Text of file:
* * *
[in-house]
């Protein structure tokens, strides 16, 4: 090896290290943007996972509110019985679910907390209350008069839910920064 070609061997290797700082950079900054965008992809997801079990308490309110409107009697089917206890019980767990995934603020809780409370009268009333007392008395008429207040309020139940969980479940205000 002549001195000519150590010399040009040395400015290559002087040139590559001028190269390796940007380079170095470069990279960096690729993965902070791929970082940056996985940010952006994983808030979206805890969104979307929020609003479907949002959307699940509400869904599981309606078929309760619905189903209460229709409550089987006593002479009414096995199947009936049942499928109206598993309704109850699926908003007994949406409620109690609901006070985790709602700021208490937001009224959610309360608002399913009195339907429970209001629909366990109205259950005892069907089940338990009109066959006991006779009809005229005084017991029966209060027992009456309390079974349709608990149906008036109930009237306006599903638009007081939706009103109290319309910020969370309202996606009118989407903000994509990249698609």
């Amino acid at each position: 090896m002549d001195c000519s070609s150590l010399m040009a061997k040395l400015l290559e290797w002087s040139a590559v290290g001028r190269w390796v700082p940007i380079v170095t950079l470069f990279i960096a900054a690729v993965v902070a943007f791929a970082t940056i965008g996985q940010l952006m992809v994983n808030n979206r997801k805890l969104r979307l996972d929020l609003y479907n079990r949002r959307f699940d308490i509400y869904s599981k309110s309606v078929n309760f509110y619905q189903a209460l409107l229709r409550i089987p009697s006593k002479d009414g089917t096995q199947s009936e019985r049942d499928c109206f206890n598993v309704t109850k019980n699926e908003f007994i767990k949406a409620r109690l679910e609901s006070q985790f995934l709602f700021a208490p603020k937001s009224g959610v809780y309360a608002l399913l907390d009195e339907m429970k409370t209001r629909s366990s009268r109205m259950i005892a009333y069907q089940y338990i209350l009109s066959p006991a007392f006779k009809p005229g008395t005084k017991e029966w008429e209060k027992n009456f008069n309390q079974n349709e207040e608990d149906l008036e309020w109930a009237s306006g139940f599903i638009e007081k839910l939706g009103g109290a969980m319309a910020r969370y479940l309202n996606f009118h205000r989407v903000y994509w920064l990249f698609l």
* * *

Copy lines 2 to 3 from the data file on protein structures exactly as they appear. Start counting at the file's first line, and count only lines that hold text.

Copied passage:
């Protein structure tokens, strides 16, 4: 090896290290943007996972509110019985679910907390209350008069839910920064 070609061997290797700082950079900054965008992809997801079990308490309110409107009697089917206890019980767990995934603020809780409370009268009333007392008395008429207040309020139940969980479940205000 002549001195000519150590010399040009040395400015290559002087040139590559001028190269390796940007380079170095470069990279960096690729993965902070791929970082940056996985940010952006994983808030979206805890969104979307929020609003479907949002959307699940509400869904599981309606078929309760619905189903209460229709409550089987006593002479009414096995199947009936049942499928109206598993309704109850699926908003007994949406409620109690609901006070985790709602700021208490937001009224959610309360608002399913009195339907429970209001629909366990109205259950005892069907089940338990009109066959006991006779009809005229005084017991029966209060027992009456309390079974349709608990149906008036109930009237306006599903638009007081939706009103109290319309910020969370309202996606009118989407903000994509990249698609």
């Amino acid at each position: 090896m002549d001195c000519s070609s150590l010399m040009a061997k040395l400015l290559e290797w002087s040139a590559v290290g001028r190269w390796v700082p940007i380079v170095t950079l470069f990279i960096a900054a690729v993965v902070a943007f791929a970082t940056i965008g996985q940010l952006m992809v994983n808030n979206r997801k805890l969104r979307l996972d929020l609003y479907n079990r949002r959307f699940d308490i509400y869904s599981k309110s309606v078929n309760f509110y619905q189903a209460l409107l229709r409550i089987p009697s006593k002479d009414g089917t096995q199947s009936e019985r049942d499928c109206f206890n598993v309704t109850k019980n699926e908003f007994i767990k949406a409620r109690l679910e609901s006070q985790f995934l709602f700021a208490p603020k937001s009224g959610v809780y309360a608002l399913l907390d009195e339907m429970k409370t209001r629909s366990s009268r109205m259950i005892a009333y069907q089940y338990i209350l009109s066959p006991a007392f006779k009809p005229g008395t005084k017991e029966w008429e209060k027992n009456f008069n309390q079974n349709e207040e608990d149906l008036e309020w109930a009237s306006g139940f599903i638009e007081k839910l939706g009103g109290a969980m319309a910020r969370y479940l309202n996606f009118h205000r989407v903000y994509w920064l990249f698609l």